10. Shu, K.; Mahudeswaran, D.; Wang, S.; Lee, D.; Liu, H. FakeNewsNet: A Data Repository with News Content, Social Context, and Spatiotemporal Information for Studying Fake News on Social Media. Big Data 2020, 8, 171–188.
    11. Fuller, C.M.; Biros, D.P.; Wilson, R.L. Decision support for determining veracity via linguistic-based cues. Decis. Support Syst. 2009, 46, 695–703.
    12. Sharma, S.; Sharma, D.K. Fake News Detection: A long way to go. In Proceedings of the 2019 4th International Conference on Information Systems and Computer Networks (ISCON), Mathura, UP, India, 21–22 November 2019; pp. 816–821.
    13. Davis, C.A.; Varol, O.; Ferrara, E.; Flammini, A.; Menczer, F. BotOrNot: A System to Evaluate Social Bots. In Proceedings of the 25th International Conference Companion on World Wide Web, WWW ’16 Companion; International World Wide Web Conferences Steering Committee: Geneva, Switzerland, 2016; pp. 273–274.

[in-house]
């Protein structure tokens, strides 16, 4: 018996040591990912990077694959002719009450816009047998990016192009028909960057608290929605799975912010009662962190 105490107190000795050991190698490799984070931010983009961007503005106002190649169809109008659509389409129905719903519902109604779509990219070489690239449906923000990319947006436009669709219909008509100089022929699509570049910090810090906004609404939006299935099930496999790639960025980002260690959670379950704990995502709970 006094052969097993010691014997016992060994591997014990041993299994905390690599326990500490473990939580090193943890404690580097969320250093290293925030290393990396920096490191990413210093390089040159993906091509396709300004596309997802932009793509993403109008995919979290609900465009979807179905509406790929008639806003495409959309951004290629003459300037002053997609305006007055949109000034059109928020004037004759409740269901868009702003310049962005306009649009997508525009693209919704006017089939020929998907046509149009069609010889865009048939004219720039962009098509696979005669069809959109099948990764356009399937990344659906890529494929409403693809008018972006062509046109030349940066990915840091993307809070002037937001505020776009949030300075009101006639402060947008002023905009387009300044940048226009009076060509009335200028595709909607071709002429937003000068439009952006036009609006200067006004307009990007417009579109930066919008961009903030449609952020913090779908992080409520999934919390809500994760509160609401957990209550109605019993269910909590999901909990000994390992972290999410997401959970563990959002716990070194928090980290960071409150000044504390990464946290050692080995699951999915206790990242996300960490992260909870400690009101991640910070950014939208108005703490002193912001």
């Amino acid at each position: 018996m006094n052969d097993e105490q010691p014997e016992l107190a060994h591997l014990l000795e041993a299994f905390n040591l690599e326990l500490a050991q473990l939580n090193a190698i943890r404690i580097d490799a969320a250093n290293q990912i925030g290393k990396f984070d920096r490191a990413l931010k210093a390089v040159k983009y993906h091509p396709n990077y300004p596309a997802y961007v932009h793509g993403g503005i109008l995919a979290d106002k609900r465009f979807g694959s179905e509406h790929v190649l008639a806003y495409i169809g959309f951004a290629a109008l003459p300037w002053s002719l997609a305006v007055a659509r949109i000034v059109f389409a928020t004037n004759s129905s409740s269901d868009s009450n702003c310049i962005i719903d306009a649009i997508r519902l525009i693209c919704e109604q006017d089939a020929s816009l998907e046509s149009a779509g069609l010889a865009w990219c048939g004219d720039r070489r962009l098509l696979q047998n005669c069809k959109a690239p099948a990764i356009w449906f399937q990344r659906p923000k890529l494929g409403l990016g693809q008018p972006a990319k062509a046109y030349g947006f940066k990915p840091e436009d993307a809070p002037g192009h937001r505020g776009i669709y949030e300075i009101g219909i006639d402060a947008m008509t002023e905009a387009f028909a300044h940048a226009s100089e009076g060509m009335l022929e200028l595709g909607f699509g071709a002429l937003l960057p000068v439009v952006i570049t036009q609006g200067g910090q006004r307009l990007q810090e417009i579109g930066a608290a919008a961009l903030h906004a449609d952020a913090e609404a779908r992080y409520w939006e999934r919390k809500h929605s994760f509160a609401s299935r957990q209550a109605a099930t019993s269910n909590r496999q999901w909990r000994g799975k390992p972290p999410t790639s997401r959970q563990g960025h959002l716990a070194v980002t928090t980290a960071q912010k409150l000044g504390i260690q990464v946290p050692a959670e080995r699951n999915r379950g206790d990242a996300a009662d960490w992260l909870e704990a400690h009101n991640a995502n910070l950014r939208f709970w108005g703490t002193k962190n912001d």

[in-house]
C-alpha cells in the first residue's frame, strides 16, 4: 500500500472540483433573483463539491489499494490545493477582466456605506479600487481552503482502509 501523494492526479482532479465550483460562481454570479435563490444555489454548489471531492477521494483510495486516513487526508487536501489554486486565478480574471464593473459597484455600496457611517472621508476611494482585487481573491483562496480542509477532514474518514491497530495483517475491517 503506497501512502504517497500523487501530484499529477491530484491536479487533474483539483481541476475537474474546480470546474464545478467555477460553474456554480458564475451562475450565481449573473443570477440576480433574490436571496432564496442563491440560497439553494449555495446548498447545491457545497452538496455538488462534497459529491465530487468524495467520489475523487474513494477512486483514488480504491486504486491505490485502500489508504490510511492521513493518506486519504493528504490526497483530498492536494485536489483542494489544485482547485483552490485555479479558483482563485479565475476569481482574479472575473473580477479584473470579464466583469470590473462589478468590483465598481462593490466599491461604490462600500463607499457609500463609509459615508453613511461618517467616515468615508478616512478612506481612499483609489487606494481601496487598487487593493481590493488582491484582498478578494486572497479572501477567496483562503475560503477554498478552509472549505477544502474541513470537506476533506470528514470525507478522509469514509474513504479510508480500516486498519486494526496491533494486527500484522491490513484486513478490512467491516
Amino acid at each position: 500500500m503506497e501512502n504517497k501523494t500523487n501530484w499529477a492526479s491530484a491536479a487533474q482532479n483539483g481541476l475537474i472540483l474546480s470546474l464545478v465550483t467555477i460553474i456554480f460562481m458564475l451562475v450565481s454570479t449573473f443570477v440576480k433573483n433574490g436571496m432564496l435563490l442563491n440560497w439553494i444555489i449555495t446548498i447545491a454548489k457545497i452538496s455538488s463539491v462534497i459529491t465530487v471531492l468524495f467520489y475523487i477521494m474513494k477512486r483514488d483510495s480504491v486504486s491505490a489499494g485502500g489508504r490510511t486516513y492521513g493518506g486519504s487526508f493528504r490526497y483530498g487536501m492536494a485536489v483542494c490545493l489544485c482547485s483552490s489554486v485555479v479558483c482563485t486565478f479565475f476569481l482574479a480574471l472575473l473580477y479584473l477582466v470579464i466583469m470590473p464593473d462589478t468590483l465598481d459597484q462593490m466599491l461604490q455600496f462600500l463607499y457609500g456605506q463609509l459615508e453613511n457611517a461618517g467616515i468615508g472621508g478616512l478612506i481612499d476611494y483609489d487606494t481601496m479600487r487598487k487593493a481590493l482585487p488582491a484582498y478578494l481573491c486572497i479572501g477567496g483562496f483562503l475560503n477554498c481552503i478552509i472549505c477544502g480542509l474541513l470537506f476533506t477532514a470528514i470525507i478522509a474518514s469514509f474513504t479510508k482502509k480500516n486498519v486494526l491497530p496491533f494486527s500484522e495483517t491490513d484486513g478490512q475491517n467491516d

14. de Oliveira, N.R.; Medeiros, D.S.V.; Mattos, D.M.F. A Sensitive Stylistic Approach to Identify Fake News on Social Networking. IEEE Signal Process. Lett. 2020, 27, 1250–1254.
    15. Mattos, D.M.F.; Velloso, P.B.; Duarte, O.C.M.B. An agile and effective network function virtualization infrastructure for the Internet of Things. J. Internet Serv. Appl. 2019, 10, 6.